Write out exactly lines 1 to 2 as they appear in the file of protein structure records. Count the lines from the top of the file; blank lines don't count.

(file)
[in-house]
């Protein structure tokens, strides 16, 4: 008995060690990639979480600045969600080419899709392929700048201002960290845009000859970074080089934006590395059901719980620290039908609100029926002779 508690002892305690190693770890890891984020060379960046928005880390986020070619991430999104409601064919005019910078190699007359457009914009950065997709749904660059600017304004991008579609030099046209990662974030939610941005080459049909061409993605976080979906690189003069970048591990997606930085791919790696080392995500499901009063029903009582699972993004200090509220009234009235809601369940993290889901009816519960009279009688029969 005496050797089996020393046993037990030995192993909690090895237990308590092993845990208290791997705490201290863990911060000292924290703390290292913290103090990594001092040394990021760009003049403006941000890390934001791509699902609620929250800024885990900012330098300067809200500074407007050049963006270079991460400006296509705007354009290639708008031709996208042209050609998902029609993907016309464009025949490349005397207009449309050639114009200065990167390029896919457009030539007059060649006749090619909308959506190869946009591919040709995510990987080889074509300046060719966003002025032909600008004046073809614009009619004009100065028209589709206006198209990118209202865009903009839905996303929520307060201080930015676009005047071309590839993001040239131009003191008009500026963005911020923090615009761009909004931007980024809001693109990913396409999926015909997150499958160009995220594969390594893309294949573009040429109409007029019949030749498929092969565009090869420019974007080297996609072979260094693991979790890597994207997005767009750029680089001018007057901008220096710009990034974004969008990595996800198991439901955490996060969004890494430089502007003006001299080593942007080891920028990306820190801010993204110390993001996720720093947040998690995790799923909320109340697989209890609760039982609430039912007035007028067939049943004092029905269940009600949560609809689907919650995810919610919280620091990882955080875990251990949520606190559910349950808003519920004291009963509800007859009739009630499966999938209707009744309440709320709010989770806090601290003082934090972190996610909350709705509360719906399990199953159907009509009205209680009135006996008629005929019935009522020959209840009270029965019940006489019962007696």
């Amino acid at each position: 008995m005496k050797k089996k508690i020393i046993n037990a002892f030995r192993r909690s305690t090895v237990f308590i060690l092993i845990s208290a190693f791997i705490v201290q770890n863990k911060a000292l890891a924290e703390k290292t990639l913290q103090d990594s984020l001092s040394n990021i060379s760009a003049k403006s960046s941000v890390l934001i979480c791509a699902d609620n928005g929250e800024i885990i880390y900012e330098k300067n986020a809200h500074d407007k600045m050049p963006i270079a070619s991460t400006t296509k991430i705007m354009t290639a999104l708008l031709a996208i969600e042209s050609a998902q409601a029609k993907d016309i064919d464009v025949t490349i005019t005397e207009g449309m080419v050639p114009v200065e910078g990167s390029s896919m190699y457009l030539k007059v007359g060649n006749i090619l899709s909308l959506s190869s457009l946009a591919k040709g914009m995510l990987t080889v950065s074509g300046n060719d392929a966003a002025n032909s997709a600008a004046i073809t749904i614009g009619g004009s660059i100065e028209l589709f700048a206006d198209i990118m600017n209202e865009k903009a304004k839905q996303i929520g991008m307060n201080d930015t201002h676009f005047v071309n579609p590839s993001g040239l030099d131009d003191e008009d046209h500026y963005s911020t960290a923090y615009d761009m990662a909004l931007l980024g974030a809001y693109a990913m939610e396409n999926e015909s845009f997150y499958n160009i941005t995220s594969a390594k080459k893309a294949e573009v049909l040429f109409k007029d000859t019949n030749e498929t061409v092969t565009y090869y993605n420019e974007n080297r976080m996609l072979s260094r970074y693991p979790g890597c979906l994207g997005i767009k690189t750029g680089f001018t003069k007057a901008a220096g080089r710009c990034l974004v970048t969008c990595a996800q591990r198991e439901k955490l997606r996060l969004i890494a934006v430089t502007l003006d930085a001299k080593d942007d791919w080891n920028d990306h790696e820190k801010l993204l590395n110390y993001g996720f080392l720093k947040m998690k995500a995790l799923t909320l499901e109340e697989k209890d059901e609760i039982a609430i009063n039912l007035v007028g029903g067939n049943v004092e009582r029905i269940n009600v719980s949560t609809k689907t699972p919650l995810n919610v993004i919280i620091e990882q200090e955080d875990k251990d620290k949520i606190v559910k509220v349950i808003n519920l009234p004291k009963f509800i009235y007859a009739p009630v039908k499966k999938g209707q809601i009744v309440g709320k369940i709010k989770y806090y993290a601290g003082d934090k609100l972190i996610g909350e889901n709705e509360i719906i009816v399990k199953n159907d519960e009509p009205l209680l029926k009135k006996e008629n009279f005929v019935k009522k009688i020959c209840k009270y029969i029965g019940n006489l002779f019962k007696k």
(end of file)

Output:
[in-house]
């Protein structure tokens, strides 16, 4: 008995060690990639979480600045969600080419899709392929700048201002960290845009000859970074080089934006590395059901719980620290039908609100029926002779 508690002892305690190693770890890891984020060379960046928005880390986020070619991430999104409601064919005019910078190699007359457009914009950065997709749904660059600017304004991008579609030099046209990662974030939610941005080459049909061409993605976080979906690189003069970048591990997606930085791919790696080392995500499901009063029903009582699972993004200090509220009234009235809601369940993290889901009816519960009279009688029969 005496050797089996020393046993037990030995192993909690090895237990308590092993845990208290791997705490201290863990911060000292924290703390290292913290103090990594001092040394990021760009003049403006941000890390934001791509699902609620929250800024885990900012330098300067809200500074407007050049963006270079991460400006296509705007354009290639708008031709996208042209050609998902029609993907016309464009025949490349005397207009449309050639114009200065990167390029896919457009030539007059060649006749090619909308959506190869946009591919040709995510990987080889074509300046060719966003002025032909600008004046073809614009009619004009100065028209589709206006198209990118209202865009903009839905996303929520307060201080930015676009005047071309590839993001040239131009003191008009500026963005911020923090615009761009909004931007980024809001693109990913396409999926015909997150499958160009995220594969390594893309294949573009040429109409007029019949030749498929092969565009090869420019974007080297996609072979260094693991979790890597994207997005767009750029680089001018007057901008220096710009990034974004969008990595996800198991439901955490996060969004890494430089502007003006001299080593942007080891920028990306820190801010993204110390993001996720720093947040998690995790799923909320109340697989209890609760039982609430039912007035007028067939049943004092029905269940009600949560609809689907919650995810919610919280620091990882955080875990251990949520606190559910349950808003519920004291009963509800007859009739009630499966999938209707009744309440709320709010989770806090601290003082934090972190996610909350709705509360719906399990199953159907009509009205209680009135006996008629005929019935009522020959209840009270029965019940006489019962007696």